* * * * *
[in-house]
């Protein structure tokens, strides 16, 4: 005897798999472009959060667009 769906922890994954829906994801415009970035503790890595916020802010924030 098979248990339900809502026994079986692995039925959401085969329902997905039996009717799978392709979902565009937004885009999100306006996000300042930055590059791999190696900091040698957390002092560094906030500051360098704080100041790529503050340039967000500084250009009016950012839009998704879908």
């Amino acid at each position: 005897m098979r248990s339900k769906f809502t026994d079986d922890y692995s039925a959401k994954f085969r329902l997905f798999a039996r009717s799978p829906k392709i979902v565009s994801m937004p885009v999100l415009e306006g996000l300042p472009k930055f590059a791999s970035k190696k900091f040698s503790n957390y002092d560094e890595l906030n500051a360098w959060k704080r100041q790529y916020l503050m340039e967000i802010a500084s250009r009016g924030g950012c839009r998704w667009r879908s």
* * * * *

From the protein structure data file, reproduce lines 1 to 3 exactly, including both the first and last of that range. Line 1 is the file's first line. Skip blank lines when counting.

[in-house]
């Protein structure tokens, strides 16, 4: 005897798999472009959060667009 769906922890994954829906994801415009970035503790890595916020802010924030 098979248990339900809502026994079986692995039925959401085969329902997905039996009717799978392709979902565009937004885009999100306006996000300042930055590059791999190696900091040698957390002092560094906030500051360098704080100041790529503050340039967000500084250009009016950012839009998704879908």
């Amino acid at each position: 005897m098979r248990s339900k769906f809502t026994d079986d922890y692995s039925a959401k994954f085969r329902l997905f798999a039996r009717s799978p829906k392709i979902v565009s994801m937004p885009v999100l415009e306006g996000l300042p472009k930055f590059a791999s970035k190696k900091f040698s503790n957390y002092d560094e890595l906030n500051a360098w959060k704080r100041q790529y916020l503050m340039e967000i802010a500084s250009r009016g924030g950012c839009r998704w667009r879908s």